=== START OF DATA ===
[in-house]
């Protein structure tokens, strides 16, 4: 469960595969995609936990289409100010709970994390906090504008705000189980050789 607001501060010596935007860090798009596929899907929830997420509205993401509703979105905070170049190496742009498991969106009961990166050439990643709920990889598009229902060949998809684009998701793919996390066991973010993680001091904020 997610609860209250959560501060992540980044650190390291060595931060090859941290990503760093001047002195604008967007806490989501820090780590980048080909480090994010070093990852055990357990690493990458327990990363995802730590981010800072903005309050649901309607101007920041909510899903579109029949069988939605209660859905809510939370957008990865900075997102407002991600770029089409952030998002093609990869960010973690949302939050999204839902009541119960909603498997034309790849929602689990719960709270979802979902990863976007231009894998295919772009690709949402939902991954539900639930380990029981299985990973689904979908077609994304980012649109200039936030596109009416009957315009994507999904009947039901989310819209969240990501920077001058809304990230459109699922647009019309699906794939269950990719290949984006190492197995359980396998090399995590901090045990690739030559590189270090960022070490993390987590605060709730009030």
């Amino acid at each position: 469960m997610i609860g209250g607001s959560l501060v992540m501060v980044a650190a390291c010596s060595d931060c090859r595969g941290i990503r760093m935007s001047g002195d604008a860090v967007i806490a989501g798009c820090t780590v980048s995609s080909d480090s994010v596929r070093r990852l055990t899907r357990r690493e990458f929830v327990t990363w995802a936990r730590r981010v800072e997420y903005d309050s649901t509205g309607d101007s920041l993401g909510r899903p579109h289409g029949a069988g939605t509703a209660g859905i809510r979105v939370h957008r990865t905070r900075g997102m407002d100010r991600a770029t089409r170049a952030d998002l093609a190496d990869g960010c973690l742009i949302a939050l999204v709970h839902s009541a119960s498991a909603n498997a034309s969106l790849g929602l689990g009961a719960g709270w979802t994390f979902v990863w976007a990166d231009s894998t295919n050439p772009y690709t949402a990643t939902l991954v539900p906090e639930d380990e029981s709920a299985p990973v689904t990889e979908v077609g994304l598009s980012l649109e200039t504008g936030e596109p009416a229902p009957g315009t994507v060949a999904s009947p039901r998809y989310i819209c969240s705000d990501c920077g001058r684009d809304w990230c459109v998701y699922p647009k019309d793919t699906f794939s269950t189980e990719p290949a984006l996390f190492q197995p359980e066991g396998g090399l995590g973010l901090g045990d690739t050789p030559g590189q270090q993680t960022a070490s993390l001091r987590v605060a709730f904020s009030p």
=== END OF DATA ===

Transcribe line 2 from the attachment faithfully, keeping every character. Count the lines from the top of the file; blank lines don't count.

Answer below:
């Protein structure tokens, strides 16, 4: 469960595969995609936990289409100010709970994390906090504008705000189980050789 607001501060010596935007860090798009596929899907929830997420509205993401509703979105905070170049190496742009498991969106009961990166050439990643709920990889598009229902060949998809684009998701793919996390066991973010993680001091904020 997610609860209250959560501060992540980044650190390291060595931060090859941290990503760093001047002195604008967007806490989501820090780590980048080909480090994010070093990852055990357990690493990458327990990363995802730590981010800072903005309050649901309607101007920041909510899903579109029949069988939605209660859905809510939370957008990865900075997102407002991600770029089409952030998002093609990869960010973690949302939050999204839902009541119960909603498997034309790849929602689990719960709270979802979902990863976007231009894998295919772009690709949402939902991954539900639930380990029981299985990973689904979908077609994304980012649109200039936030596109009416009957315009994507999904009947039901989310819209969240990501920077001058809304990230459109699922647009019309699906794939269950990719290949984006190492197995359980396998090399995590901090045990690739030559590189270090960022070490993390987590605060709730009030």